Plant-eating insects present a major problem for farmers and home gardeners. Aphids, for example, are a highly destructive pest to many crops. Their large numbers and ability to transmit plant pathogens make them a persistent problem for growers.
Pesticides are chemical substances that are commonly used to prevent, destroy, repel or mitigate pests. They include insecticides for insects, rodenticides for rodents, herbicides for weeds, and fungicides for microorganisms. According to the U.S. Geological Survey, approximately one billion pounds of these chemicals are used in the United States every year.
But pesticides can also contaminate soil, water, and other vegetation, as well as kill many non-target species. Exposure to these chemicals is dangerous for human health.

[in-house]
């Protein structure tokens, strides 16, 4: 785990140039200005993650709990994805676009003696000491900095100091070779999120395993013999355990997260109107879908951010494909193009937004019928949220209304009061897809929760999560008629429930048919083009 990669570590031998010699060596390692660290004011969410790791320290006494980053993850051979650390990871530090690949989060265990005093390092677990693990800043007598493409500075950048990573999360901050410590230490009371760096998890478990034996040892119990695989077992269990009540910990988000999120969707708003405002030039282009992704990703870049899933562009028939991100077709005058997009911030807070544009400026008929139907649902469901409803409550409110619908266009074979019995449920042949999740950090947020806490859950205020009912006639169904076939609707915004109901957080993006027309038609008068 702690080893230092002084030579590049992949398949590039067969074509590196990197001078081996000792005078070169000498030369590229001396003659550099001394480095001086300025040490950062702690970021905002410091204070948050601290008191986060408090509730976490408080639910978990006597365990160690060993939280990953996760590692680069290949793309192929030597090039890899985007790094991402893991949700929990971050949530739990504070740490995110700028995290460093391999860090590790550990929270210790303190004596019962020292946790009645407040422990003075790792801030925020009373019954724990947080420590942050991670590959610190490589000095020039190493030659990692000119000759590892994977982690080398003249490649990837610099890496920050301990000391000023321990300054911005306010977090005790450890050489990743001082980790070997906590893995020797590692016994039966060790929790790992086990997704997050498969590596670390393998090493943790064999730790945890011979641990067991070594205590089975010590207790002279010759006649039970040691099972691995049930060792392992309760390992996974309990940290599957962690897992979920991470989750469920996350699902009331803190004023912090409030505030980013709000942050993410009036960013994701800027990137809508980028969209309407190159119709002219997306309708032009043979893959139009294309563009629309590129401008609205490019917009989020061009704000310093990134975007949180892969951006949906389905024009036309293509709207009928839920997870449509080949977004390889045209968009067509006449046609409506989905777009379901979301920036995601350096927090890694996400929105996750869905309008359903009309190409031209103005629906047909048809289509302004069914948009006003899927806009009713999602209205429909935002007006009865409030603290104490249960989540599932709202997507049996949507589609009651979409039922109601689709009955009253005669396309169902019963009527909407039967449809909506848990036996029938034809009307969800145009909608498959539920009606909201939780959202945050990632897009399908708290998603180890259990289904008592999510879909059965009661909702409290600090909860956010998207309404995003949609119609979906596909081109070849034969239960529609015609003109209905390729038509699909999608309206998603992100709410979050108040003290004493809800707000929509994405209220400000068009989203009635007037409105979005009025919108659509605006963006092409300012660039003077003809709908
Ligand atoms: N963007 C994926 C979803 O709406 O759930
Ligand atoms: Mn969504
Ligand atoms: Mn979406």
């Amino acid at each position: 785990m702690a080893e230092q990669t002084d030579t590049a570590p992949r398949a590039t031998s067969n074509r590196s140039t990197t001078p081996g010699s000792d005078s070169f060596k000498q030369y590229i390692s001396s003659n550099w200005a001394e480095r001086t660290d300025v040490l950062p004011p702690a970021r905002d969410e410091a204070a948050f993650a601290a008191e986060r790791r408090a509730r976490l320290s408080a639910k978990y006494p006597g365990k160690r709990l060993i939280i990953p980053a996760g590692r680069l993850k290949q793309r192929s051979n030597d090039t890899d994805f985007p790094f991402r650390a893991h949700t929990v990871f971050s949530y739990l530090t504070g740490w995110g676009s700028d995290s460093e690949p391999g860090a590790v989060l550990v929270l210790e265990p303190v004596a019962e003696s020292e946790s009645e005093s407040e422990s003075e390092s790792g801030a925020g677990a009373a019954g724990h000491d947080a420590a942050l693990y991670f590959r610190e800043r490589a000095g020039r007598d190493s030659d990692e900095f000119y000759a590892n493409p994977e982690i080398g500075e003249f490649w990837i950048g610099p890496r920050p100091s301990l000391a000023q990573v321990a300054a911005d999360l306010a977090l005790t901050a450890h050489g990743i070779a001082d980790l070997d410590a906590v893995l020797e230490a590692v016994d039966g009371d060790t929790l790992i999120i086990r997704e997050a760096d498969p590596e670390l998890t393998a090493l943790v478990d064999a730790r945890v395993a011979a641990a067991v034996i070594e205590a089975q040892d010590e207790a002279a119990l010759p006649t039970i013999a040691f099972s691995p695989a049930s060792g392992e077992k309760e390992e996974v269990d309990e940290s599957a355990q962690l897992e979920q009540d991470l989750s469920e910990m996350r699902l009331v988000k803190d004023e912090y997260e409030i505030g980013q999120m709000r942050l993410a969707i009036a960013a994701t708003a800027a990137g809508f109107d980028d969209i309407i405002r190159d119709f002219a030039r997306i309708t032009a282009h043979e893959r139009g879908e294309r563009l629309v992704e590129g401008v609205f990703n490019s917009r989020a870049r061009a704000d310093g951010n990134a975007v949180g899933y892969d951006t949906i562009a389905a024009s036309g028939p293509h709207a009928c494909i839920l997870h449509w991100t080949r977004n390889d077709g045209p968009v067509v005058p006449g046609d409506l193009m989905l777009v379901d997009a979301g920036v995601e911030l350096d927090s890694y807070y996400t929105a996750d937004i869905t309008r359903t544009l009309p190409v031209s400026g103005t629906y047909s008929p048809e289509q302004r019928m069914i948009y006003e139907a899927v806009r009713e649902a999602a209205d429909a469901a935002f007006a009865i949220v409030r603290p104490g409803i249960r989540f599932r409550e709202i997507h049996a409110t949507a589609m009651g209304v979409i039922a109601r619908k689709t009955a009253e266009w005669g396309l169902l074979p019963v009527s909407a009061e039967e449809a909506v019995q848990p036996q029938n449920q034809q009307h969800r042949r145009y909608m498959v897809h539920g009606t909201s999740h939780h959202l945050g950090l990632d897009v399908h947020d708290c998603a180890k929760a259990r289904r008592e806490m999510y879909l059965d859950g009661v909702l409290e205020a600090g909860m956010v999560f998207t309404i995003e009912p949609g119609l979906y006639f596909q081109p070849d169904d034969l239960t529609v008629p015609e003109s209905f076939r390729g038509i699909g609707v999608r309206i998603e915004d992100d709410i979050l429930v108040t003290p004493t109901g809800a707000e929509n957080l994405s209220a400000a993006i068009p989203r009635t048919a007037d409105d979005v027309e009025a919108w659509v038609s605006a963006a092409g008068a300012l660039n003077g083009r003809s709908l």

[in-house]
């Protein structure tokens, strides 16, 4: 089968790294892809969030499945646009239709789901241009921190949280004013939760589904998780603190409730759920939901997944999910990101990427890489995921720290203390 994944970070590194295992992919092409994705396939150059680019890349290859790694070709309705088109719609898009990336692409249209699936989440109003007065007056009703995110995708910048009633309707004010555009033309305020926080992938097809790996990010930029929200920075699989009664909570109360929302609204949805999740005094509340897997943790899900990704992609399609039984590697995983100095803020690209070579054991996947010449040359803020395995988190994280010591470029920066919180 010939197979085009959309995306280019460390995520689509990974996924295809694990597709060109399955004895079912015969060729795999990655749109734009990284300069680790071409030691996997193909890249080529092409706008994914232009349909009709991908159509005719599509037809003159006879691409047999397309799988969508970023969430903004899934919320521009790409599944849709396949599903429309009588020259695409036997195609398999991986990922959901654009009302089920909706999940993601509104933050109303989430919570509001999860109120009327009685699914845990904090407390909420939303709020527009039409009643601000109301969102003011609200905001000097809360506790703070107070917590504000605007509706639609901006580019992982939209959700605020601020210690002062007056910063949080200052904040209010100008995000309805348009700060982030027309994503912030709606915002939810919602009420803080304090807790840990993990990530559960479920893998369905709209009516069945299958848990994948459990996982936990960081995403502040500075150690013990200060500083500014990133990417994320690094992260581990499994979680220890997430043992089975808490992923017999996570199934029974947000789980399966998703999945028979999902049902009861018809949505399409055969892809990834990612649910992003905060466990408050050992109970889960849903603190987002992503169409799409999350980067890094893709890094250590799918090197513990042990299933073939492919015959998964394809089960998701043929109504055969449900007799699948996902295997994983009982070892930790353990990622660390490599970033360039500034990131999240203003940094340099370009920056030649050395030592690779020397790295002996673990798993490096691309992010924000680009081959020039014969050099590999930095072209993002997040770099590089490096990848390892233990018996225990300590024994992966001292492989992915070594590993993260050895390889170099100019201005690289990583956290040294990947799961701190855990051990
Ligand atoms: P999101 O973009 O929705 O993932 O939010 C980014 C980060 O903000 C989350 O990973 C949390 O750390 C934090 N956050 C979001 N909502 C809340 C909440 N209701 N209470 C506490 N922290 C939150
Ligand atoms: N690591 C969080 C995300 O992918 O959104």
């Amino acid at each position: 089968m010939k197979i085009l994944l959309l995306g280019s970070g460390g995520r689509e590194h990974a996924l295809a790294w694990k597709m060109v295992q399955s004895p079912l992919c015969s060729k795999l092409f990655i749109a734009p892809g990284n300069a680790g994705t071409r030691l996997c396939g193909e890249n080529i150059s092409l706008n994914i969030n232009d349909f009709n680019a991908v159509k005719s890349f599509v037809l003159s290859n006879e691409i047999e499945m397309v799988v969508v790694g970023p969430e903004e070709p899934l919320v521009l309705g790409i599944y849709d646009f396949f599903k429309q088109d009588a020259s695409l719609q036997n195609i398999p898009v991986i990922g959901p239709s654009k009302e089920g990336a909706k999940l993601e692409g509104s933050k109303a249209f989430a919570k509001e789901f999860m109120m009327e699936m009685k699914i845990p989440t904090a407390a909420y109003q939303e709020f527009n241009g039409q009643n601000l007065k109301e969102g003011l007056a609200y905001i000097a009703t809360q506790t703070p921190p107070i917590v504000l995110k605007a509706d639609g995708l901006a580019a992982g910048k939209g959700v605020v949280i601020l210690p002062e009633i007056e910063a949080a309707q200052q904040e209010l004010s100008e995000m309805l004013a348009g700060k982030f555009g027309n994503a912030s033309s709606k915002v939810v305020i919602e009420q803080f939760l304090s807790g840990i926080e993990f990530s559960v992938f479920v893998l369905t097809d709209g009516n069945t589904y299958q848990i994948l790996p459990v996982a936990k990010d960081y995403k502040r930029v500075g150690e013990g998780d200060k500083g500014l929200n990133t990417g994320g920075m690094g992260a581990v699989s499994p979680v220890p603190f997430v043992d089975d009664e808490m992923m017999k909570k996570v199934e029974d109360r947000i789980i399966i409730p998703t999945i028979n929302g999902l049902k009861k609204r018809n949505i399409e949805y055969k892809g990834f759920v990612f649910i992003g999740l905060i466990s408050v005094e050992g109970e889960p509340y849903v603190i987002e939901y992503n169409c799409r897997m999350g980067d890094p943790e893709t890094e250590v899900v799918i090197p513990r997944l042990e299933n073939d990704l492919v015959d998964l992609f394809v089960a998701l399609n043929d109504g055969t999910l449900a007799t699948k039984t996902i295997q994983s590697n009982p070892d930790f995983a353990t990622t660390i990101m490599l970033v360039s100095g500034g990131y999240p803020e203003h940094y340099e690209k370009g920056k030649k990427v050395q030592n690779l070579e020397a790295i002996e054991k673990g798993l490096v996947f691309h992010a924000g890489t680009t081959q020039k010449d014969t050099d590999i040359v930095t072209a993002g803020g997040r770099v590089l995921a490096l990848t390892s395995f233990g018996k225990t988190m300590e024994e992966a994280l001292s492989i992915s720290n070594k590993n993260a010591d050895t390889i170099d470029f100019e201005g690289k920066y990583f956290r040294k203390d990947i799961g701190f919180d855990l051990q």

According to a new study, researchers from Pennsylvania State University have developed a way to bottle the “smell of fear” produced by predators in order to repel and disrupt pests naturally without the need for these harsh substances. The researchers recently presented their findings at the American Chemical Society meeting.
Aphids happen to be a favorite food of ladybugs. Aphids and other herbivorous insects will steer clear of fields and gardens if they smell predators nearby. The researchers identified and extracted the volatile odor profile from ladybugs. The researchers used the compounds to create a special odor blend that can be used in an essential oil diffuser to spread the scent across a garden or field.
The research team plans to conduct field tests to see if the effects outside are similar to what was observed in the lab. A natural and effective pest repellent would be a big win for people and the planet.
Photo, posted May 10, 2011, courtesy of DM via Flickr.